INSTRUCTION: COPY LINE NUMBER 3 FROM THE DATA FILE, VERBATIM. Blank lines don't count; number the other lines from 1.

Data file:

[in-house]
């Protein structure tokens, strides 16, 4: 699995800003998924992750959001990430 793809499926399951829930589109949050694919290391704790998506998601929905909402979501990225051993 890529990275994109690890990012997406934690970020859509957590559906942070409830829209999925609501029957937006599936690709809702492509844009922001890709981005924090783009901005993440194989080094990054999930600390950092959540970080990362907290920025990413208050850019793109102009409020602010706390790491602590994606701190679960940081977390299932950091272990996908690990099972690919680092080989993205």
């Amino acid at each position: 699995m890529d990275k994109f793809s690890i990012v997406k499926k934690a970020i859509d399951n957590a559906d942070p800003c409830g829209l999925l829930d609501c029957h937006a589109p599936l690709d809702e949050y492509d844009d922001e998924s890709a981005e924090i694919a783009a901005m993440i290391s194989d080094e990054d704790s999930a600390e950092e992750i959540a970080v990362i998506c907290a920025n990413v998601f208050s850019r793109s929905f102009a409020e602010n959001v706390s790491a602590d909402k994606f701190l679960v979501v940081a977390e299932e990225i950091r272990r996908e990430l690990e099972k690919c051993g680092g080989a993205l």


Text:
């Amino acid at each position: 699995m890529d990275k994109f793809s690890i990012v997406k499926k934690a970020i859509d399951n957590a559906d942070p800003c409830g829209l999925l829930d609501c029957h937006a589109p599936l690709d809702e949050y492509d844009d922001e998924s890709a981005e924090i694919a783009a901005m993440i290391s194989d080094e990054d704790s999930a600390e950092e992750i959540a970080v990362i998506c907290a920025n990413v998601f208050s850019r793109s929905f102009a409020e602010n959001v706390s790491a602590d909402k994606f701190l679960v979501v940081a977390e299932e990225i950091r272990r996908e990430l690990e099972k690919c051993g680092g080989a993205l």